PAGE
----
It’s highly possible that she meant this intentionally. This new album may be a kind of musical House of Bernarda Alba, where dammed emotions well up under pressure until they eventually explode. If so, “The Piano” could be viewed as the first sharp fissure in the wall and the primal, caterwauling closer, “The Mountain,” is the full cathartic release. However, this could also be a concept album that just adheres to its concept too slavishly. I don’t think absence should sound this absent of direction, loss so lost in its self-contained world. “The Piano” asserts how powerful PJ Harvey is when she steps through the gauze of repression. I just wish she hadn’t reduced the other songs to the cobwebs and cloisters she’s trapped herself in.

    * MP3: "The Piano" - PJ Harvey from White Chalk [Buy it]

    Comments on "Oh God, I miss you"


    Anonymous Anonymous said ... (8:55 PM) : 

    I see the points you are trying to make, but it's unfair to compare every new album of an artist to their previous, more critically acclaimed album(s). Artists like Harvey and Radiohead have always tried to escape categorization, to try different things musically. And people might not always personally like the results, and that's fair- everybody has a right to their own opinion. But to dislike it because it does not follow in the same vein as a previous album isn't fair to that artist.
    Anyway, I'm not slagging you off or anything, I just wanted to put in my two cents. You have a nice blog :)


    Blogger Charlie said ... (8:58 PM) : 

    Thanks for the response. I do think it's fair to weigh an album in the larger trajectory of an artist's body of work, as well as on its individual merits. By either measure, White Chalk doesn't work for me, though, as I said, I appreciate its (relative) risk-taking.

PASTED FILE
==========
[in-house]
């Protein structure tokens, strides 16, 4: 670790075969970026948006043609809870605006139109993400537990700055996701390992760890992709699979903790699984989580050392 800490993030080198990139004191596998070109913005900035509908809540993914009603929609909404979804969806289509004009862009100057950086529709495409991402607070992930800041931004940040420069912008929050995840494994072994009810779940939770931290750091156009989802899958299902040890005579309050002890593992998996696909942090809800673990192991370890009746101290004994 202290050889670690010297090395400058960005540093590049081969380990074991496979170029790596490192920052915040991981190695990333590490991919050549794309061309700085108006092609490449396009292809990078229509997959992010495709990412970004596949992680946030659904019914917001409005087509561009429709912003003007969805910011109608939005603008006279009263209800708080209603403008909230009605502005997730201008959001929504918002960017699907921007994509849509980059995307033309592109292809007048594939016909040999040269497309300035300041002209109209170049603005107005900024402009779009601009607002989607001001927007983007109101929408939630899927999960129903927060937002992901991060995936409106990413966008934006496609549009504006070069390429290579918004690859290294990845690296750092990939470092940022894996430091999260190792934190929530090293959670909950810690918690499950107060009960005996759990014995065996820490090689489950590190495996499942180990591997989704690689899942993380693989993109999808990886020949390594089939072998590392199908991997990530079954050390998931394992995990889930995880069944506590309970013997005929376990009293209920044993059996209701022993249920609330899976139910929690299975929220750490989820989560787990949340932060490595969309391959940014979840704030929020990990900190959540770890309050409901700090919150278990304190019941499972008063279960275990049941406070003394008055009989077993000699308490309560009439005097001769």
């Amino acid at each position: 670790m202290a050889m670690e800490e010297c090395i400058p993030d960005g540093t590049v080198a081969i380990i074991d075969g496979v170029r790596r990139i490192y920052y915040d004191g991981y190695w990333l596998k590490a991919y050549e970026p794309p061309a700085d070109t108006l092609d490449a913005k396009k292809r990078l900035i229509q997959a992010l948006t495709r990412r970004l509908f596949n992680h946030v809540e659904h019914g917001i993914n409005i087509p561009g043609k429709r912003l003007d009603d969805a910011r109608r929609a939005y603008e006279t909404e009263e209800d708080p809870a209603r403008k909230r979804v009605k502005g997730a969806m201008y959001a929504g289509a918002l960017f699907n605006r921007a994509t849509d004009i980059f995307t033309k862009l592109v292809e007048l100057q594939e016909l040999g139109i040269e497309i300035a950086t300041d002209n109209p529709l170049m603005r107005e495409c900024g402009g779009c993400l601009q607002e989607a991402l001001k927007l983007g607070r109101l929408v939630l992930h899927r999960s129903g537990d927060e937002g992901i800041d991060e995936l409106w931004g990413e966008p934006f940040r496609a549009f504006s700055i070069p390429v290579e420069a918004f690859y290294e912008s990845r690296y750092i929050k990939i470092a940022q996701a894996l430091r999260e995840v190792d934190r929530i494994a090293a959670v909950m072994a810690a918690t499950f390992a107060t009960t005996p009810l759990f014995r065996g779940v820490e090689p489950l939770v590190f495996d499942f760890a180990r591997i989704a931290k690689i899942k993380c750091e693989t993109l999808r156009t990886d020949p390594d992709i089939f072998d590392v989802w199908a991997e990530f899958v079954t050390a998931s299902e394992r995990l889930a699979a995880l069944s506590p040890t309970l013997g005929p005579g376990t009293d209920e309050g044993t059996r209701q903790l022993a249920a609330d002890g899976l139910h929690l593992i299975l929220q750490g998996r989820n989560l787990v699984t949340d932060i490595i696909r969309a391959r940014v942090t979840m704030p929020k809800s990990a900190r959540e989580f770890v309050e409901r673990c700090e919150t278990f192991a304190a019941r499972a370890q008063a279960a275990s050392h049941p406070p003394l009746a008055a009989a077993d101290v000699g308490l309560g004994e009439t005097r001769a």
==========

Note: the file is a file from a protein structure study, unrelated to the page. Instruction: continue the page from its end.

Anonymous Anonymous said ... (9:04 PM) : 

    Thanks for responding too :) I'm not trying to start an argument of anything, but out of curiosity, why is it fair in your opinion to weigh an album in the larger trajectory of an artist's body of work?


    Blogger Charlie said ... (9:20 PM) : 

    Well, in a way, it's like studying history. You need to know what came before and why to understand what's happening now.

    In terms of music, it's helpful to see how an artist has evolved, innovated or adjusted his sound to judge it within a full context. To just pick an example at random, I'm not a big fan of Amnesiac, because to me, it still sounds like a weaker retread of Kid A. Without ever listening to Kid A, I might be kinder to its follow-up, but I think that would be short-sighted of me critically. I do agree that it's important to not be blindsided by past works and judge everything freshly, but when we completely disregard comparisons, we can't consider how or why artists have grown or changed or sometimes, even fallen short.


    Anonymous Anonymous said ... (9:44 PM) : 

    Ahhh. I kind of disagree personally, but I do see your point. Thank you for explaining your opinion to me. Keep rocking the free world :)